Quentin Tarantino’s Once Upon a Time… in Hollywood will reportedly no longer screen in China.
According to The Hollywood Reporter, the movie will be indefinitely pushed from its Oct. 25 release date in the country. The outlet also reports that the decision allegedly stems from the controversial portrayal of martial arts hero Bruce Lee, with his daughter Shannon Lee making a direct appeal to China’s National Film Administration.
Shannon reportedly asked the board to demand changes to Bruce’s portrayal before its released in China. Meanwhile, THR reports that Tarantino has no intentions of cutting his film to appease the country’s regulators.
In Once Upon a Time, Bruce — played by Mike Moh — is seen standing up to Brad Pitt‘s fictional character, stuntman Cliff Booth, on the 1969 set of The Green Hornet. The two duke it out for one round where Bruce bests the newcomer, but in the following round, Booth easily overtakes the martial arts legend — appearing to be the supreme sportsman.
Shannon previously expressed disappointment in how her father was treated onscreen “in the way that white Hollywood did when he was alive” in an interview with The Wrap.
“He comes across as an arrogant a–hole who was full of hot air,” Shannon, 50, an actress and martial artist herself, said to the outlet. “And not someone who had to fight triple as hard as any of those people did to accomplish what was naturally given to so many others.”
Lee’s daughter added in her interview that while she “can understand all the reasoning behind what is portrayed in the movie,” it covers “a period of time that clearly had a lot of racism and exclusion.”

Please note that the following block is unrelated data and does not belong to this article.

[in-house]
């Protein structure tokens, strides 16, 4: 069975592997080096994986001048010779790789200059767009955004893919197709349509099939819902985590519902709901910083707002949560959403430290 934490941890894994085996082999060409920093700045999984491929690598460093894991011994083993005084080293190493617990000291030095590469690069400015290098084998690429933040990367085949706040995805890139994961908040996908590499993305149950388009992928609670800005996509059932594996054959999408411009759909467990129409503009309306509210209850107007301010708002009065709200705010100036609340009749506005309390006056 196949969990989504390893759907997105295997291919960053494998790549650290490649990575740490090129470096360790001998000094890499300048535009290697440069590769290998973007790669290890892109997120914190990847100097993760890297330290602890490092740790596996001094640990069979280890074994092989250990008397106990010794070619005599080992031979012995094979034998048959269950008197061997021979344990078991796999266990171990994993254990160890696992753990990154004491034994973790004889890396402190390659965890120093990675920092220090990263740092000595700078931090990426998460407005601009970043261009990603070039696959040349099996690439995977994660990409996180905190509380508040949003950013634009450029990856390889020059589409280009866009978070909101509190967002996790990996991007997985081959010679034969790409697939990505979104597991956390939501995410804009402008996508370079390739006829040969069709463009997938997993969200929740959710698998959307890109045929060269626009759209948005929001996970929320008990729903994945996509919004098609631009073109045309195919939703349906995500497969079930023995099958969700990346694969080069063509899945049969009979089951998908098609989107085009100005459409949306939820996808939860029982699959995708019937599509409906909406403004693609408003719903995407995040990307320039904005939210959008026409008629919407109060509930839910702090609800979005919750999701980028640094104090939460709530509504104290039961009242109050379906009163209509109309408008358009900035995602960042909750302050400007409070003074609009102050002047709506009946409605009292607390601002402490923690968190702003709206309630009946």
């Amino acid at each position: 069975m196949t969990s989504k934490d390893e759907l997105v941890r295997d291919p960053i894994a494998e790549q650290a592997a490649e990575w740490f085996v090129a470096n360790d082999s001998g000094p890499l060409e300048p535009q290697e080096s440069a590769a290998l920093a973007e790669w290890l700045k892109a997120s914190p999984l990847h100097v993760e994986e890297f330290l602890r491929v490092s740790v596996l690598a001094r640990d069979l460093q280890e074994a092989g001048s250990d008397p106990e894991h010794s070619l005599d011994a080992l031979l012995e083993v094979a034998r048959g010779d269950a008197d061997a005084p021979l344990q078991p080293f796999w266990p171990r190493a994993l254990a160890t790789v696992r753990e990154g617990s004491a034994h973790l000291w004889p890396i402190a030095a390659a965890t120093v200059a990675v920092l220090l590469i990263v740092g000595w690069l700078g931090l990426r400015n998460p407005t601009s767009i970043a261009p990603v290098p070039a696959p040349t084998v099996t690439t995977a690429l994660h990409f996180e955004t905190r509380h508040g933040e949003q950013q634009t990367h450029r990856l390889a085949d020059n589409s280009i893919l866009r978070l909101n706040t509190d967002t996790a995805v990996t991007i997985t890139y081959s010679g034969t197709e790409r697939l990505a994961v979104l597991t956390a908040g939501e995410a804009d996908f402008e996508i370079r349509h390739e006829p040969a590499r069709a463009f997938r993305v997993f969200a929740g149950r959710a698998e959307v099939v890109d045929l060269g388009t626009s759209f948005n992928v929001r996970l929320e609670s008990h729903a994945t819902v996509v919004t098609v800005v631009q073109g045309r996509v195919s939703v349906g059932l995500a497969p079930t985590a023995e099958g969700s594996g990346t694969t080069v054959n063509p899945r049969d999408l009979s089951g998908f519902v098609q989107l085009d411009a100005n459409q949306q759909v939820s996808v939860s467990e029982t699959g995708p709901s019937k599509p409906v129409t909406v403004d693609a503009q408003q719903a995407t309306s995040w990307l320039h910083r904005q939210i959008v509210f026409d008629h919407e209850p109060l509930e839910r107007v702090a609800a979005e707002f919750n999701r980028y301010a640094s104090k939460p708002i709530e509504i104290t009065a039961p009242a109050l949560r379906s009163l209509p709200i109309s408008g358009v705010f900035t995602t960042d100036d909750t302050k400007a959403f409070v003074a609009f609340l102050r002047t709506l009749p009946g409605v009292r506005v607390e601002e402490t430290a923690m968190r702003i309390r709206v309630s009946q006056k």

“It was really uncomfortable to sit in the theater and listen to people laugh at my father,” she said. “Here, he’s the one with all the puffery and he’s the one challenging Brad Pitt. Which is not how he was.”
As for Moh’s performance, the late star’s daughter praised the 35-year-old actor’s accurate voice and mannerisms but noted, “I think he was directed to be a caricature” — and pointed out that Moh’s hairstyle and sunglasses were based on the look Bruce donned during his Enter the Dragon era in the early ’70s, before his death in 1973 at age 32. (Enter the Dragon was released posthumously.)
Tarantino backed up his writing shortly after the film’s release.
“The way he was talking, I didn’t just make a lot of that up,” Tarantino said at a press conference for the movie in Russia. “I heard him say things like that, to that effect. If people are saying, ‘Well he never said he could beat up Muhammad Ali,’ well yeah, he did. Not only did he say that, but his wife, Linda Lee, said that in her first biography I ever read … She absolutely said it.”